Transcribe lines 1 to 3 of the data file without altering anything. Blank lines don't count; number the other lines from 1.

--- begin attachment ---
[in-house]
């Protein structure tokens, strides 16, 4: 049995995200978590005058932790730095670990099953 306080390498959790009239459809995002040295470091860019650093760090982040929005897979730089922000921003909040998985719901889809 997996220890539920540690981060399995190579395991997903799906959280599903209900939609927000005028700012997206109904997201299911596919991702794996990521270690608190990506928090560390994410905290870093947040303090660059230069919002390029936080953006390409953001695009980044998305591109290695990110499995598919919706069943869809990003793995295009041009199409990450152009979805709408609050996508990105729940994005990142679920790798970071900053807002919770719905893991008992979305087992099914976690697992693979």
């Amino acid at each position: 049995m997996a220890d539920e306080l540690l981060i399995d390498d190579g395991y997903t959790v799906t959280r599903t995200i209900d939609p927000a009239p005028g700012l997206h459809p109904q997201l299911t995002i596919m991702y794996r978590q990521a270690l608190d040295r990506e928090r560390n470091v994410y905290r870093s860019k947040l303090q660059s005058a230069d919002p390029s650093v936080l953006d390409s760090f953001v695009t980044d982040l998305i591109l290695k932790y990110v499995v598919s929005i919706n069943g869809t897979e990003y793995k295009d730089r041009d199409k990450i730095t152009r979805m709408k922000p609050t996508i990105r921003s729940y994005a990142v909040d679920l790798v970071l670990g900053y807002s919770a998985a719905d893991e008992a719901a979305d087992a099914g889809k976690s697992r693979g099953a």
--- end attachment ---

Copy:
[in-house]
């Protein structure tokens, strides 16, 4: 049995995200978590005058932790730095670990099953 306080390498959790009239459809995002040295470091860019650093760090982040929005897979730089922000921003909040998985719901889809 997996220890539920540690981060399995190579395991997903799906959280599903209900939609927000005028700012997206109904997201299911596919991702794996990521270690608190990506928090560390994410905290870093947040303090660059230069919002390029936080953006390409953001695009980044998305591109290695990110499995598919919706069943869809990003793995295009041009199409990450152009979805709408609050996508990105729940994005990142679920790798970071900053807002919770719905893991008992979305087992099914976690697992693979």
């Amino acid at each position: 049995m997996a220890d539920e306080l540690l981060i399995d390498d190579g395991y997903t959790v799906t959280r599903t995200i209900d939609p927000a009239p005028g700012l997206h459809p109904q997201l299911t995002i596919m991702y794996r978590q990521a270690l608190d040295r990506e928090r560390n470091v994410y905290r870093s860019k947040l303090q660059s005058a230069d919002p390029s650093v936080l953006d390409s760090f953001v695009t980044d982040l998305i591109l290695k932790y990110v499995v598919s929005i919706n069943g869809t897979e990003y793995k295009d730089r041009d199409k990450i730095t152009r979805m709408k922000p609050t996508i990105r921003s729940y994005a990142v909040d679920l790798v970071l670990g900053y807002s919770a998985a719905d893991e008992a719901a979305d087992a099914g889809k976690s697992r693979g099953a």